Everyone can play: Teen brings Alternative Baseball for those with autism to suburbs

Emmett Fox ripped the first pitch he saw through the hole past shortstop and took off for first.

Sharp and athletic in his red jersey and gray, ankle-length baseball pants, the 20-year-old New Trier graduate rounded the base and kept on going.

"I just like playing baseball with these guys. I think it's a lot of fun," he said after practice.

That is the name of the game for Alternative Baseball, a Georgia-based organization with a Northbrook affiliate led by Jackson Berner of Glenview, a two-sport athlete and incoming senior at North Shore Country Day School.

  Emmett Fox, 20, a New Trier High School graduate from Winnetka, pulls in at second base at Williamsburg Square Park in Northbrook. Dave Oberhelman/

Founded by Taylor Duncan of Dallas, Georgia, in 2016, the nonprofit Alternative Baseball Organization brings baseball free to players with autism and other special needs 15 years and older, male and female.

It's "a community integration of those with disabilities through our pastime," said Duncan, 27, who never forgot being benched first in baseball and then in slowpitch softball as a perceived injury risk or simply because he was autistic.

"All of it is to practice social skills, practice baseball skills, leadership skills, life skills, character building and independent living," Duncan said. "Instilling those character values so all of our athletes are successful in life on and off the baseball diamond."

So far, there are 23 teams nationally, ranging from outside Spokane, Washington, to Bangor, Maine, though most naturally are gathered in Duncan's neck of the woods, America's southeast.

He said 345 players are involved, around 15 per team. That was about the number who showed up for the Northbrook squad's weekly 5 p.m. practice Monday on the dirt diamond at Williamsburg Square Park, southeast of Northbrook Court.

Not all players attend all the time. Berner's mother, Beth Engelman, a special-education teacher at Glenview's Hoffman School who signed on as co-manager because her son is not yet 18, said around 20 players have shown interest this summer.

When she and Jackson first got the ball rolling last August they were able to recruit one player. This year, through word-of-mouth and what Berner called "media blitzes" that included segments on WGN, WBEZ and Fox, the numbers have increased.

"Now everyone likes it so much that everyone's telling their friends," Engelman said. "So our hope is if we can get enough interest and even more volunteers that we could have a second team, and even a league."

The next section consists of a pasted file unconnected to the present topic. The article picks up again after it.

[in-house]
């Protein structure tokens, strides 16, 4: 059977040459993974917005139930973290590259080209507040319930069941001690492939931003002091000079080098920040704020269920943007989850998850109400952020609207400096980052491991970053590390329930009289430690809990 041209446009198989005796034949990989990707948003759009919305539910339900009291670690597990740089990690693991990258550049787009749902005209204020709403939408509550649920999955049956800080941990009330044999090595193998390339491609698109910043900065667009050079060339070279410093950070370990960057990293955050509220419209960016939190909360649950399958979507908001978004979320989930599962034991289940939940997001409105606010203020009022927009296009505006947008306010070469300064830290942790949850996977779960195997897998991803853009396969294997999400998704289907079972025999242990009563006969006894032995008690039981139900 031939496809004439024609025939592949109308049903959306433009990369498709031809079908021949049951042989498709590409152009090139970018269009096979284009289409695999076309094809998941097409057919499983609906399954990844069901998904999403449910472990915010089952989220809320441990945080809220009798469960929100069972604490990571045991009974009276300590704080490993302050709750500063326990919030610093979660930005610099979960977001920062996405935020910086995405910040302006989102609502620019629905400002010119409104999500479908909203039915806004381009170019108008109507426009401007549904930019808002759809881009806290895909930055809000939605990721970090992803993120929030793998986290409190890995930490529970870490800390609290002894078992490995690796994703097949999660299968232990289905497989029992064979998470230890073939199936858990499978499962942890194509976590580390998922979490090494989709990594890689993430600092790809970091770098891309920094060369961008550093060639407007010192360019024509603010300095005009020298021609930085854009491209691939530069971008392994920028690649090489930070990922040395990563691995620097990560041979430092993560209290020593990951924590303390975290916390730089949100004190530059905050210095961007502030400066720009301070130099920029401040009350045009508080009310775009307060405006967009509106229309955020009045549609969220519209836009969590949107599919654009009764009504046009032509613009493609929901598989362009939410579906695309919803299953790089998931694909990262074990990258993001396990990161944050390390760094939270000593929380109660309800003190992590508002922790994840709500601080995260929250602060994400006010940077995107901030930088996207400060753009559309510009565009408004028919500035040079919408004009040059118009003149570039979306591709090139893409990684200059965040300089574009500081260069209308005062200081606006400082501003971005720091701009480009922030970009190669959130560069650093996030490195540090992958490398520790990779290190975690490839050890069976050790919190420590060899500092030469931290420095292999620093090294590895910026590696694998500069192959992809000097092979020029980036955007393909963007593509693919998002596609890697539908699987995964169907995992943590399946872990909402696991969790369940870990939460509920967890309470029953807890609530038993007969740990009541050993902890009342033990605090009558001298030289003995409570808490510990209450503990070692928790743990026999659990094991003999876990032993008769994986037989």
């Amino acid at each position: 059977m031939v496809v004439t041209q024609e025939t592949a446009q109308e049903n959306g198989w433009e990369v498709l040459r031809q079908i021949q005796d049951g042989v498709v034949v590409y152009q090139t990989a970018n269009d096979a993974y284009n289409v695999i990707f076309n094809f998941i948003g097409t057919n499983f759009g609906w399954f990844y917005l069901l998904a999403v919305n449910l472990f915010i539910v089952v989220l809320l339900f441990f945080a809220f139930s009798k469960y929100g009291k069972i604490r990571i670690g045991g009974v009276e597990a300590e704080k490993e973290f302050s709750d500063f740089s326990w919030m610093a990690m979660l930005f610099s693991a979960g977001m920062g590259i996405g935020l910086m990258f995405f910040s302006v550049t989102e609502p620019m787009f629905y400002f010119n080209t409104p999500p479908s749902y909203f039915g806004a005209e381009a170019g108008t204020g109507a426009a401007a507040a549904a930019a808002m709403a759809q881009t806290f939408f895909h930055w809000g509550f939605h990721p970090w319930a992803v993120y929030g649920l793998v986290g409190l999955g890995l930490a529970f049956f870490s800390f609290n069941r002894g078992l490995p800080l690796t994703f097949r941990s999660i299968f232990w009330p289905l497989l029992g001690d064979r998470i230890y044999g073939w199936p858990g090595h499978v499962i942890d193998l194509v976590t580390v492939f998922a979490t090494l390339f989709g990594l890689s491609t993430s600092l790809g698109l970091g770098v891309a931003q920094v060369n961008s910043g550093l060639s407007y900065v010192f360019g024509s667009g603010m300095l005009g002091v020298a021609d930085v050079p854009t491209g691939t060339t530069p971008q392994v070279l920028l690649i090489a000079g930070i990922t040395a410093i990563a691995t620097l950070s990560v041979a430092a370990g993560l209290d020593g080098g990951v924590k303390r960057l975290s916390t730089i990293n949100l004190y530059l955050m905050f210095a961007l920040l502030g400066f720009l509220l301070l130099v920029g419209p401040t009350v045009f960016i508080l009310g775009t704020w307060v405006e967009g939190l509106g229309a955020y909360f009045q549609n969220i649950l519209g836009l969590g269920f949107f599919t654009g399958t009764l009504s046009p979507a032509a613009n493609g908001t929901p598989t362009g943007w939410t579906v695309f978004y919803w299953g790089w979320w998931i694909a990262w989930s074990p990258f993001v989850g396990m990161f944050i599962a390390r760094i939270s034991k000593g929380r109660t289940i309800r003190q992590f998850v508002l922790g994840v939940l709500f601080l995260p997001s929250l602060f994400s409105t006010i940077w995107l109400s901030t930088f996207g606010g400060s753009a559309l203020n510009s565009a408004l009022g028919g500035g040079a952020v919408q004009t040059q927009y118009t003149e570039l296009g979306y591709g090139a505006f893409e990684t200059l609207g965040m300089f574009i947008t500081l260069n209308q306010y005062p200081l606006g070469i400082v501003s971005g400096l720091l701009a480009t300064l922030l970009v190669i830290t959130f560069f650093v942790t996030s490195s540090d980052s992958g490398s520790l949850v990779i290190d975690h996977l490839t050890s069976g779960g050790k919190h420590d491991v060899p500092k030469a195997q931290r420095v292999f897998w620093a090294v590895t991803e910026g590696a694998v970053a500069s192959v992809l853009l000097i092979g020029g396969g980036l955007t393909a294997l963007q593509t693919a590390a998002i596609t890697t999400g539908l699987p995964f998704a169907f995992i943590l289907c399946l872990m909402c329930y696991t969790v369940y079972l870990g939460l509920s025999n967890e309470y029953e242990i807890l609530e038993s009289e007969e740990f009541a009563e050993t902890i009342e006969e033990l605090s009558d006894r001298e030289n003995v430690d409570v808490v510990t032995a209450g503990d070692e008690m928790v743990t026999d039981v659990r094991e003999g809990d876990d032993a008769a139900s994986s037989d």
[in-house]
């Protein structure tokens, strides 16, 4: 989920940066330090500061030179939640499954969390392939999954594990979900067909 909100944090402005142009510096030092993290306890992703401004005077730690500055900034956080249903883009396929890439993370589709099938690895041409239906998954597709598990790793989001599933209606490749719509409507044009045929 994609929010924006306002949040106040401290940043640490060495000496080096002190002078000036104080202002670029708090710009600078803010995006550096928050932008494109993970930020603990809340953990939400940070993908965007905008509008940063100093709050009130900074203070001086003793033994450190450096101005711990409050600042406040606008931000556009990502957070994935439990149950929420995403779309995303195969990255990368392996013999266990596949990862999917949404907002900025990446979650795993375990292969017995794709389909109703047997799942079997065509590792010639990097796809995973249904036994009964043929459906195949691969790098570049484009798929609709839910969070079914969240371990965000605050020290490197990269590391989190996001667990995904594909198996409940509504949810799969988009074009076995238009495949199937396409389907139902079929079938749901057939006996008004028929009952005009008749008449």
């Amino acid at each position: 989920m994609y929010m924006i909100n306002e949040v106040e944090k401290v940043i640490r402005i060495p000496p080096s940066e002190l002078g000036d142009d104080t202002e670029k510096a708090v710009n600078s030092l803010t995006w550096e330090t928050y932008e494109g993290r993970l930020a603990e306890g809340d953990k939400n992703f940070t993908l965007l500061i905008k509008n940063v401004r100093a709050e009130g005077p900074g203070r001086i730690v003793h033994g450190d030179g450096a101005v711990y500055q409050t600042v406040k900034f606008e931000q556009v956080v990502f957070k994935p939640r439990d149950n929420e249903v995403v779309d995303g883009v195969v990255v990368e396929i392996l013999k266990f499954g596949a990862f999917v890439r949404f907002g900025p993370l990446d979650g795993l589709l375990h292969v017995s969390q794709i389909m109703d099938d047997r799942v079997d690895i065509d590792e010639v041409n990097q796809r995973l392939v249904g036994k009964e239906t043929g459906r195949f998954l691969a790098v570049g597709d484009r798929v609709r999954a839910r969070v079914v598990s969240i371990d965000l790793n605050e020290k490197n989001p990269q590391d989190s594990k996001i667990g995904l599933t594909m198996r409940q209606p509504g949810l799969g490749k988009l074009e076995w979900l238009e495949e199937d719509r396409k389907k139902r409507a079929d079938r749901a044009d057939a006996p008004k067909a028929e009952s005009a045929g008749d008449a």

The 2023 campaign, due to a lack of area teams - the closest is in Fort Wayne, Indiana - consists of weekly practices and intersquad scrimmages. It is scheduled to run through Aug. 21, though there is a plan for fall play after Labor Day, contingent on Berner's high school soccer schedule.

Berner also is hopeful some players can attend Duncan's annual ABO and Pros contest Oct. 21 at Paulding County High School in Dallas, Georgia. Prefaced by a celebrity exhibition, advanced ABO players will play a group of former Major League ballplayers.

  Newcomers to the nationwide Alternative Baseball Organization play with a soft DeBeer "Gymball," which has Clincher-style seams and is larger and softer than a regulation baseball. Advanced teams may transition to a harder Kenko baseball. Dave Oberhelman/

Emmett Fox, a George Mason University student who is powerfully built and looked comfortable playing third at Williamsburg Square, might fit that bill.

Creating all-stars, though, is not the goal of Northbrook Alternative Baseball. Skill levels and baseball knowledge fluctuated at Monday's practice.

Some, like Fox, had promise. Many, as volunteer Rob Wayne of Lake Forest said, were simply out to have a good time.

As players used a soft, Clincher-seam ball to play catch, take batting practice and run the bases, Berner, Engelman and Wayne encouraged but did not push.

"It's just great for him to go out and play real baseball and to have a chance to get his legs, to make plays, to make mistakes, to do it all," said Emmett's father, Kevin Fox.

"We're blessed around here to have NSSRA (Northern Suburban Special Recreation Association) and some activities like that, but it tends to be more and more limiting in terms of those opportunities once you get out of high school, once you get out of that transition age," Kevin Fox said. "Having something like this is great. There's no reason he can't keep playing five years from now, 10 years from now, whatever works for him."

Berner, who plays travel baseball with The Athletic Barn, has a goal of growing Alternative Baseball throughout the metropolitan area.

"Everyone deserves a chance to play ball," he said. "The players, they're such characters and they're so awesome to be around. And it just puts a smile on my face every day that I know that I'm looking forward to this.

"The energy and the enthusiasm, it really shows you what baseball is about - it's about having fun with people that you like."

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